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Community Impact Heroes: Why this local executive is raising money to help renters

Community Impact Heroes: Why this local executive is raising money to help renters

Last month, Adam Wonus knew he had to do something after he turned on the news and saw a story about people helping deliver food during the pandemic. 

But the owner at Lake Mary-based Atrium Property Group LLC acknowledged handing out meals wasn't his forte. That said, he was good at raising money due to his background in buying and selling properties. 

So at the end of March, Wonus fired off an email to a few property owners about cobbling together some cash for those who needed rental assistance due to a loss in income as a result of COVID-19. Wonus wanted to use the funds to help pay part of the rent for some of his 3,000 tenants across his Central Florida and Gainesville properties. The average apartment rent in his portfolio is $1,381 a month. 

"Within a weekend we had $10,000," he said.

Currently, the rental assistance GoFundMe page has captured $12,540 with more to money to come, Wonus said. And he's been talking with at least 16 other property owners in the U.S. about raising money to help renters. Roughly one in four renters and homeowners didn't make their full their April payments, according to a recent Apartments List survey.

Here, Wonus talks with Orlando Business Journal about the project, Orlando's rental market and his thoughts on the novel coronavirus' impact on Central Florida's economy.  

Why help with the rent now? We're in a lag period before government funding will kick in. Many of our renters are workers at restaurants in theme parks. When you cut tips and hours off, a big portion of their money vanishes. You also hear statistics about how few Americans have savings. I want to release pressure off renters right now by helping with up to 25% of their rent. That's a few trips to the grocery store. This is America. We're supposed to help each other.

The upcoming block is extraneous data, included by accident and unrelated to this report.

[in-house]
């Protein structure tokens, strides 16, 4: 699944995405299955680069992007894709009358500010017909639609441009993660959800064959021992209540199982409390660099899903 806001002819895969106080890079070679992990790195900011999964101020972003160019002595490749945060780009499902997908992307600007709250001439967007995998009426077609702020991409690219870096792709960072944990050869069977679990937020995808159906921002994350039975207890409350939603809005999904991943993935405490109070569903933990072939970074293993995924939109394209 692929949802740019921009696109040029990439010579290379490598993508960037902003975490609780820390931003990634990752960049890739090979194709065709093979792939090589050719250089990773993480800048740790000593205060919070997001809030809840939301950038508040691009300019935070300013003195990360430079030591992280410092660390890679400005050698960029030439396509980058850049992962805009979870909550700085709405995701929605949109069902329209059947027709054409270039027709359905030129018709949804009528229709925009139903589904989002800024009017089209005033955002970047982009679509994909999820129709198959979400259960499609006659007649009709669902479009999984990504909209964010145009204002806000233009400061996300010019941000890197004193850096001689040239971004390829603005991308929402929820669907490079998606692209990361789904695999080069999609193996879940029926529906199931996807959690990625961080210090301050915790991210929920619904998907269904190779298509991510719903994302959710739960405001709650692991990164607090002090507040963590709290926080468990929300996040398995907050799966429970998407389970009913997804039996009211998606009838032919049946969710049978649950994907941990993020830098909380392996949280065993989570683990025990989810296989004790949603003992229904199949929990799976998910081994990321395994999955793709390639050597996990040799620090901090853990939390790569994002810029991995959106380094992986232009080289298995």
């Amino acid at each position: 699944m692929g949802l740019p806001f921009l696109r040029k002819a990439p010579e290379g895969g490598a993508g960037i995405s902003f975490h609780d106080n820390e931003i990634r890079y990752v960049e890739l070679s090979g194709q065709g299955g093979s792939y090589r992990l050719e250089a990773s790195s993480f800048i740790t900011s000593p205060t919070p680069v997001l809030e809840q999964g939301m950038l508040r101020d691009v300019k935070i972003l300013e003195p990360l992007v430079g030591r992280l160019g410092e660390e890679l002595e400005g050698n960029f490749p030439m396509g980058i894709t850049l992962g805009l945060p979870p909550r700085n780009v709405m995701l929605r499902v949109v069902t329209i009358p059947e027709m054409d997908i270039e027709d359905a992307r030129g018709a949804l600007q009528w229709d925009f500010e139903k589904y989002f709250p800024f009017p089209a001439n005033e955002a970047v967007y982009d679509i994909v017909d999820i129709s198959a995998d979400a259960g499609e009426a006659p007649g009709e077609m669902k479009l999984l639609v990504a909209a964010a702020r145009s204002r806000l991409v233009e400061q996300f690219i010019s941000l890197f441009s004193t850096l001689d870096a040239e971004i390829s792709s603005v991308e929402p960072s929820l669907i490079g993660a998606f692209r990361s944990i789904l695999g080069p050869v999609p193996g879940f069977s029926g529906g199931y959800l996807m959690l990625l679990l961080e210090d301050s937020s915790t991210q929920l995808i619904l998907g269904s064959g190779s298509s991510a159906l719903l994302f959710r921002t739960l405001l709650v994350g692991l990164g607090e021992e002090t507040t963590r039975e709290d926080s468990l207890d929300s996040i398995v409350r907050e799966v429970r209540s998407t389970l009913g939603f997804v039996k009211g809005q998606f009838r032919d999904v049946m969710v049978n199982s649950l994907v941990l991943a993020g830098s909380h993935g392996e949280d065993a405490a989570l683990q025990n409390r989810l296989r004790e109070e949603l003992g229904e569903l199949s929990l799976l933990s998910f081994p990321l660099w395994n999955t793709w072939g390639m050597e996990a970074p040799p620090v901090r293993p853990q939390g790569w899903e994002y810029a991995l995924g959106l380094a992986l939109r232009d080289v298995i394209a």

How does the application work? If tenants call and have a problem, we have a link on our website. They fill it out. We verify the information. On April 12, we'll review the applications and credit the accounts for 25% of rent. We'll do that every month until the funds run out, and we'll keep raising money and donations.  

What's Atrium hearing from tenants so far? Before COVID-19, our delinquency was 0.77% and mostly due to outstanding fees. I have more than 3,000 residents and had one eviction prior to this happening. Right now, we're doing OK. The real problem is May and June. If we had 10-15% delinquency, it would be tough. I'm nervous about people who moved here from outside Orlando. I don't want them to leave and go back home. We have talented people here, and we want to keep them. But the longer this goes on, they're going to be forced to move back home. 

How does COVID-19 affect Central Florida's apartment market? You'll see a pretty dramatic reduction in rental rates. If there are fewer people, and more supply with new units, it's a math problem that's not in the favor of landlords. It'll really affect Class A rents, but may impact all classes. Many of the younger renters haven't been through this. They weren't saving, and they're living in really nice places. I went through 2008 crisis. I will be deathly afraid of a recession my whole life because of how terrible 2008 was. But I think this will have a big impact on younger people for years to come.  

What's your advice to other people who want to help right now? Anybody who can do something to help should be doing it. It's not hard to come up with something. All these acts of kindness will have a lasting effect. 

Article by Jack Witthaus |

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